To cite only a few among many examples this month alone, on September 12, the RNA killed an elderly political activist named Narayan Sharma and Maoist activists Kabiraj Sharma and Tara Nepali in the district of Dailekh in western Nepal. All of them were arrested unarmed and then killed after torture. They did the same to Kumar Gajamer in Morang district, eastern Nepal. On September 1, Ram Prasad Ghimire from Jhapa district disappeared after being arrested by the RNA. There the RNA even disappeared an activist of UML (United Nepal Communist Party (Marxist Leninist) (a falsely-named communist party sharing power in the Gyanendra-appointed government). The Royal Army murdered Badari Khadka, a Janadesh war correspondent in Jhurkiya village eastern Nepal, and claimed he was killed in an armed encounter. An eyewitness told the Maoist newspaper that the soldiers grabbed the journalist, took off his clothes and blindfolded him with them. While trying to get information about Maoist leaders from him, they beat him with a rifle butt, gouged out his eyes and destroyed his jaw and his entire face.

In contrast, this is how the revolutionaries treat captives: The PLA arrested a constable from the investigation department of the royal regime, Ramesh Rajbanshi, on September 2, and then on September 3, Tara Khanal, a Royal Army recruit. When the two men gave their word that they would no longer work with the regime in the killing of the Nepalese people, they were released September 4 in the presence of journalists and human rights activists.

What explains the difference between the two armies? One is fighting a war for the people's liberation, a war that has nothing to rely on but the people, and which must increasingly unite the people to win, while the other is fighting a war to maintain the people enslaved, a war that is increasingly targeting the people as a whole. In that war, the Royal Army has nothing to rely on but its ability to terrorize the people.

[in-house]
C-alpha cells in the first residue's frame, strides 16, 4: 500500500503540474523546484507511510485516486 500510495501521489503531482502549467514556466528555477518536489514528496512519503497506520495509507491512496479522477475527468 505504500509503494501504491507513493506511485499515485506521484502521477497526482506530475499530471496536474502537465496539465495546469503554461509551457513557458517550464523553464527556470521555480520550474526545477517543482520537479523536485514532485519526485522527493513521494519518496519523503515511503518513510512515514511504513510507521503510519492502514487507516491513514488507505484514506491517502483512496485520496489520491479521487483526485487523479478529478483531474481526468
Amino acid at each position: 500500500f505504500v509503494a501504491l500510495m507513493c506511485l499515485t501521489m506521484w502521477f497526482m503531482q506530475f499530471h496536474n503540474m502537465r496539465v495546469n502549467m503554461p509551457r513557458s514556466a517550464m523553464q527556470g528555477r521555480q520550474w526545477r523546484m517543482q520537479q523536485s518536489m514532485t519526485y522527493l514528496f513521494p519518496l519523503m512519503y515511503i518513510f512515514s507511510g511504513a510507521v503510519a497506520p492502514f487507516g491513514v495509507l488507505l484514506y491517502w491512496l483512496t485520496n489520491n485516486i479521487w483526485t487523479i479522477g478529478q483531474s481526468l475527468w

In the context of the murder of the captured Maoist leaders and members, the CPN(M) chairman issued a statement to Amnesty International and other human rights organizations in Nepal and worldwide. In addition to exposing and criticizing the royal government's crimes, Amnesty International had sent Comrade Prachanda an open letter urging his party to stop carrying out what they called "arbitrary abductions." Prachanda made it clear that his party has not committed that kind of act and in fact has a policy against arresting or detaining people without proper reason.

First of all, he said it is a "blatant lie" that the party kidnaps or otherwise forces students, teachers and other people to attend mass political meetings and other events. Groups that repeat these baseless charges are simply repeating government propaganda. (Foreign news outlets have scoffed at the idea that the Maoists have to force anyone to attend their meetings and cultural events.)

Second, he discussed party policy regarding criminal justice. The new people's government which now controls most of the countryside has an obligation to investigate and, where appropriate make arrests, he explained, in cases like killings, rape, stealing, destroying animals and public property and so on. Spies who help the reactionary regime kill ordinary people, revolutionaries and revolutionary leaders are also included in the category of criminals. Punishing people for specific crimes has nothing to do with punishing people for their political beliefs and affiliations, which is against party policy. The detention of suspects is conducted humanely, and people found innocent after investigation or trial are released. "We always release the facts after the investigation," Comrade Prachanda underlined.

"We want to draw to the attention of human rights organizations the thousands of cases of abductions, disappearances, severe torture and killing conducted by the old state, for which there is a great deal of evidence," Comrade Prachanda concluded. "The recent killing of our Central Committee members comrade Sherman Kunwar (Bishal) and comrade Mohanchandra Gautam (Kumar) after abduction and severe torture are burning examples.